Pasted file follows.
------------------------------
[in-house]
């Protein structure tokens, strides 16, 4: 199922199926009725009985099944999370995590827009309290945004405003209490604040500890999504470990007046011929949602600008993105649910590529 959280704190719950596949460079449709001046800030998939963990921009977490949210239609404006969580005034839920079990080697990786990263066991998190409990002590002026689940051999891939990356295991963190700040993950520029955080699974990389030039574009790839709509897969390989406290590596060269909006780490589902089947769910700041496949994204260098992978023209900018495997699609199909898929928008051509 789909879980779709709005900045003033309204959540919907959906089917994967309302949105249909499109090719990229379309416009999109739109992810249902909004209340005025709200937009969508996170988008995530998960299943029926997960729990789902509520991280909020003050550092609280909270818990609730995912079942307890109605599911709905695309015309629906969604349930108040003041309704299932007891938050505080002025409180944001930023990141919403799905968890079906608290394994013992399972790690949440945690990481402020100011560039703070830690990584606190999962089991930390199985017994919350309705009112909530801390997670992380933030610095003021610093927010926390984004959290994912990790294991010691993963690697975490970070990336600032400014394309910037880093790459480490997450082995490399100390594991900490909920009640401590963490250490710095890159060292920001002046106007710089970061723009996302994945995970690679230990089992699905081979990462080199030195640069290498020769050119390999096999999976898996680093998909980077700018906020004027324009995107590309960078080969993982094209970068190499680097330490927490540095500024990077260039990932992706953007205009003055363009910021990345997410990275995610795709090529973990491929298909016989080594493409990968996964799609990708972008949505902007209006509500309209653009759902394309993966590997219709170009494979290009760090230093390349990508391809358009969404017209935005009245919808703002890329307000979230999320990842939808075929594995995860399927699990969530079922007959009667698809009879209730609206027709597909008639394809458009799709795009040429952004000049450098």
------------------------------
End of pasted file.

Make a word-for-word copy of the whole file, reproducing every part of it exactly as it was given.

[in-house]
């Protein structure tokens, strides 16, 4: 199922199926009725009985099944999370995590827009309290945004405003209490604040500890999504470990007046011929949602600008993105649910590529 959280704190719950596949460079449709001046800030998939963990921009977490949210239609404006969580005034839920079990080697990786990263066991998190409990002590002026689940051999891939990356295991963190700040993950520029955080699974990389030039574009790839709509897969390989406290590596060269909006780490589902089947769910700041496949994204260098992978023209900018495997699609199909898929928008051509 789909879980779709709005900045003033309204959540919907959906089917994967309302949105249909499109090719990229379309416009999109739109992810249902909004209340005025709200937009969508996170988008995530998960299943029926997960729990789902509520991280909020003050550092609280909270818990609730995912079942307890109605599911709905695309015309629906969604349930108040003041309704299932007891938050505080002025409180944001930023990141919403799905968890079906608290394994013992399972790690949440945690990481402020100011560039703070830690990584606190999962089991930390199985017994919350309705009112909530801390997670992380933030610095003021610093927010926390984004959290994912990790294991010691993963690697975490970070990336600032400014394309910037880093790459480490997450082995490399100390594991900490909920009640401590963490250490710095890159060292920001002046106007710089970061723009996302994945995970690679230990089992699905081979990462080199030195640069290498020769050119390999096999999976898996680093998909980077700018906020004027324009995107590309960078080969993982094209970068190499680097330490927490540095500024990077260039990932992706953007205009003055363009910021990345997410990275995610795709090529973990491929298909016989080594493409990968996964799609990708972008949505902007209006509500309209653009759902394309993966590997219709170009494979290009760090230093390349990508391809358009969404017209935005009245919808703002890329307000979230999320990842939808075929594995995860399927699990969530079922007959009667698809009879209730609206027709597909008639394809458009799709795009040429952004000049450098």